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Haitian Collection

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Wilmino Domond
Haiti b. 1925
Chassés du Paradis (Expulsion from Paradise) 67.0005

Chassés du Paradis (Expulsion from Paradise) 67.0005

Domond is primarily a coffee planter and paints in his spare time. He was initially inspired to paint by his cousin, Castera Bazile, however, their styles are very different. Domond repeatedly turns to subjects from the Bible and from vodou and is much more interested in the effects of pattern and detail. In this painting, Adam and Eve, who have clothed themselves with leaves, are expelled from the Garden of Eden by the archangel Michael who wields a sword. The lush garden is packed with dense foliage patterns and the flat profiles of various exotic animals.

Wilmino Domond
Haiti b. 1925
Paradis Terrestre (Earthly Paradise) 67.0006

Paradis Terrestre (Earthly Paradise) 67.0006

Domond is primarily a coffee planter and paints in his spare time. He was initially inspired to paint by his cousin, Castera Bazile, however, their styles are very different. Domond repeatedly turns to subjects from the Bible and from vodou and is much more interested in the effects of pattern and detail. In this painting, Adam and Eve enjoy a garden paradise. Eve is taking fruit from a tree down which a snake descends, reminiscent of the story in Genesis. The lush garden is packed with dense foliage patterns and the flat profiles of various exotic and fantastic animals.

Prefete Duffaut
Haiti b. 1923
Madonna with Horns 2002.0013

Madonna with Horns 2002.0013

Préfète Duffaut is from the port city of Jacmel. Prior to becoming a professional artist, he worked as a shipbuilder. He joined the Centre d'Art in 1948. Vodou has a strong presence in Duffaut's artwork. He has created numerous representations of the vodou spirit Ezili, who is linked with the Madonna. Duffaut's painting shows one manifestation of Ezili, the vodou goddess of love, who is associated with the Virgin Mary. Here it is Ezili-taureau from the family of taureau (bull) spirits. This group has a greater significance in the area Jacmel, the artist's home town, than in other parts of Haiti. The taureau (bull) family is said to be Creole, meaning that these spirits were created in Haiti, rather than originating in Africa. Individuals possessed by the frightful spirit Ezili-taureau moo like a bull. This is in contrast to those possessed by Ezili Freda, the goddess of love, known for her dancing, flirting, and beauty. In Haitian vodou, the lwa (spirits) have different manifestations, each categorized by their own colors, preferred sacrifices, physical characteristics, and behavior. Madonna with Horns includes numerous instruments of the vodou ceremony. There is the vèvè (ritual drawing) on the ground, and basin and cup for offerings and libations. The drum is a sacred instrument, and the various x's on the ground mark pwen (power points) that infuse the area with sacred power. The whip symbolizes discipline, which is very important during ritual acts. Sometimes in vodou ceremonies, the animal to be sacrificed and the person who offers it only switch places and roles at the last minute. The horned creatures on either side of Ezili may represent these individuals, but more likely, are representations of other members of the taureau (bull) family of spirits.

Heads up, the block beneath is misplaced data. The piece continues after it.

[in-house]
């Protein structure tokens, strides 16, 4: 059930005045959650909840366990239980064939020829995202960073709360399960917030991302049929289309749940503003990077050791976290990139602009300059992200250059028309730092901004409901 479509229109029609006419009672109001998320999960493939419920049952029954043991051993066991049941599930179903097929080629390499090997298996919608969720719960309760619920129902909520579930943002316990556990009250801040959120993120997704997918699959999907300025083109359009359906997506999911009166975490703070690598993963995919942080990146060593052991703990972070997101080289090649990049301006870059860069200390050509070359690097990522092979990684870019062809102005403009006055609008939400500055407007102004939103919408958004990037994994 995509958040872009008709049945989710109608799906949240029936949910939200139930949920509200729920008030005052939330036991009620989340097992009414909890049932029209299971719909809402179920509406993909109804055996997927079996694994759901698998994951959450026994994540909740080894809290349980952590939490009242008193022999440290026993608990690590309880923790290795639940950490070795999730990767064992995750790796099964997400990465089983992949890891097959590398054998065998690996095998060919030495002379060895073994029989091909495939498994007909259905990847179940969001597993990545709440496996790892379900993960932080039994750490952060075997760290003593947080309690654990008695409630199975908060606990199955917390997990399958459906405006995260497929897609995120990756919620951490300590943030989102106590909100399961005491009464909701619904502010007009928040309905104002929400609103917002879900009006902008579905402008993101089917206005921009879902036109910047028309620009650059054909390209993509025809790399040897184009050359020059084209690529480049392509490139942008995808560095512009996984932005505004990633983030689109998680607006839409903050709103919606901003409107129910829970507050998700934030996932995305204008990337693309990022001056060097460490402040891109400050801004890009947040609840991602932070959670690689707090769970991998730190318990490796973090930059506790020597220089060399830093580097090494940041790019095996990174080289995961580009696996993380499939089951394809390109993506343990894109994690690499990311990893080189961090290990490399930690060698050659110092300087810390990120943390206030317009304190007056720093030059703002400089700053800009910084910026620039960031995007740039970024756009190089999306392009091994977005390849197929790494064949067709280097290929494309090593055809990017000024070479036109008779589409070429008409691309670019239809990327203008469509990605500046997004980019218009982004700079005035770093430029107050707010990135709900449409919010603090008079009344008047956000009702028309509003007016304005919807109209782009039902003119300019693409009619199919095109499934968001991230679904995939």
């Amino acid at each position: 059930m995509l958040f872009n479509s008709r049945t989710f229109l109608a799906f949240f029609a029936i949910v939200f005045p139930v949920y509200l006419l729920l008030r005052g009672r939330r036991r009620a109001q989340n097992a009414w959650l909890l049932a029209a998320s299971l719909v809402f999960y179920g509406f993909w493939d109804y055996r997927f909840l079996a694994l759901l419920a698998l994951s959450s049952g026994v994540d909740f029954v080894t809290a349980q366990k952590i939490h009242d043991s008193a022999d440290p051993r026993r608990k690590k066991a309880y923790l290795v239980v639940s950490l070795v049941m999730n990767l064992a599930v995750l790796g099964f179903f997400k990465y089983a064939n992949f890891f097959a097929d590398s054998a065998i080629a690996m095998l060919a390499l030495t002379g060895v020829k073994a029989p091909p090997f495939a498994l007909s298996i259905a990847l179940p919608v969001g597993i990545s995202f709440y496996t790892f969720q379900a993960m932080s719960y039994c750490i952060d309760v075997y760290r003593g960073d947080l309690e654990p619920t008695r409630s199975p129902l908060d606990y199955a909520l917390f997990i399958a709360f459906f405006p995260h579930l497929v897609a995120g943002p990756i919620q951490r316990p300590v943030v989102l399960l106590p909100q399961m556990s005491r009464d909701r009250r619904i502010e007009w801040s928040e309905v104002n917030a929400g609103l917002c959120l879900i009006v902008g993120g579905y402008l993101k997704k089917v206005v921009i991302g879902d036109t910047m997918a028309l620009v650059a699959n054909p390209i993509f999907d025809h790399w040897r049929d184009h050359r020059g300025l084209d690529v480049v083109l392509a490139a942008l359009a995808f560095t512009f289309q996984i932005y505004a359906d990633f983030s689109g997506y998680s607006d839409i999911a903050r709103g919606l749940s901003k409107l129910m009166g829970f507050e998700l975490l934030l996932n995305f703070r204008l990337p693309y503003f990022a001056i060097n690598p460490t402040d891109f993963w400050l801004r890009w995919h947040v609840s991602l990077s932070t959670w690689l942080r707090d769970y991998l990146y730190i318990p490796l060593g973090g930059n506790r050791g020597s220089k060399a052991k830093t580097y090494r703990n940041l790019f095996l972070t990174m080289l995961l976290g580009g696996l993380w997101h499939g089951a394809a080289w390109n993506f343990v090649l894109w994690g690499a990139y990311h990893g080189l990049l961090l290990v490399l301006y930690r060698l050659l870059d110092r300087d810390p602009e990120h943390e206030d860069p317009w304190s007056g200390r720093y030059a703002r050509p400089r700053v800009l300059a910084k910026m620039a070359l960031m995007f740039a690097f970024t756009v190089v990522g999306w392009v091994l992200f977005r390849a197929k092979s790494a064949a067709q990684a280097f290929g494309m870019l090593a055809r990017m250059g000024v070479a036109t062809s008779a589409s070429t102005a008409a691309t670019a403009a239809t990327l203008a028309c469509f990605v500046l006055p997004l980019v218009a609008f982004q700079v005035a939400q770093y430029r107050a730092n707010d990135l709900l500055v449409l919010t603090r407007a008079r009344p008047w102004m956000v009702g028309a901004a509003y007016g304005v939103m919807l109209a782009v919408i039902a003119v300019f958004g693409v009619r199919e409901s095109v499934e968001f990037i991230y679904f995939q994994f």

Prefete Duffaut
Haiti b. 1923
Imaginary Landscape 2000.0024

Imaginary Landscape 2000.0024

Demonstrating an extraordinary imagination, Duffaut perhaps more than any other Haitian painter, paints the product of his dreams. His fantastic cities and boat-filled harbors, contiguous houses, churches, post offices, electric wires, and itinerant peasants are not of this world, but still manage to possess great innocence. His imaginary world may have come about because of a very unhappy childhood. Brought up by an unkind stepmother, Duffaut withdrew into himself and escaped into an imaginary world on paper. His drawings helped him overcome despair. By age twelve he worked as a shipwright like his father, crossing imposing mountains to get to the coast for work. One day he relates that the Virgin appeared to him, telling him to decorate the church walls in his hometown of Jacmel with her image. His murals there came to the attention of DeWitt Peters at Le Centre d'Art in Port-au-Prince who encouraged the artist to continue painting.

Prefete Duffaut
Haiti b. 1923
Ville Imaginaire (Imaginary Town) 67.0007

Ville Imaginaire (Imaginary Town) 67.0007

Demonstrating an extraordinary imagination, Duffaut perhaps more than any other Haitian painter, paints the product of his dreams. His fantastic cities and boat-filled harbors, contiguous houses, churches, post offices, electric wires, and itinerant peasants are not of this world, but still manage to possess great innocence. His imaginary world may have come about because of a very unhappy childhood. Brought up by an unkind stepmother, Duffaut withdrew into himself and escaped into an imaginary world on paper. His drawings helped him overcome despair. By age twelve he worked as a shipwright like his father, crossing imposing mountains to get to the coast for work. One day he relates that the Virgin appeared to him, telling him to decorate the church walls in his hometown of Jacmel with her image. His murals there came to the attention of DeWitt Peters at Le Centre d'Art in Port-au-Prince who encouraged the artist to continue painting.

Displaying results 1-5 (of 10)
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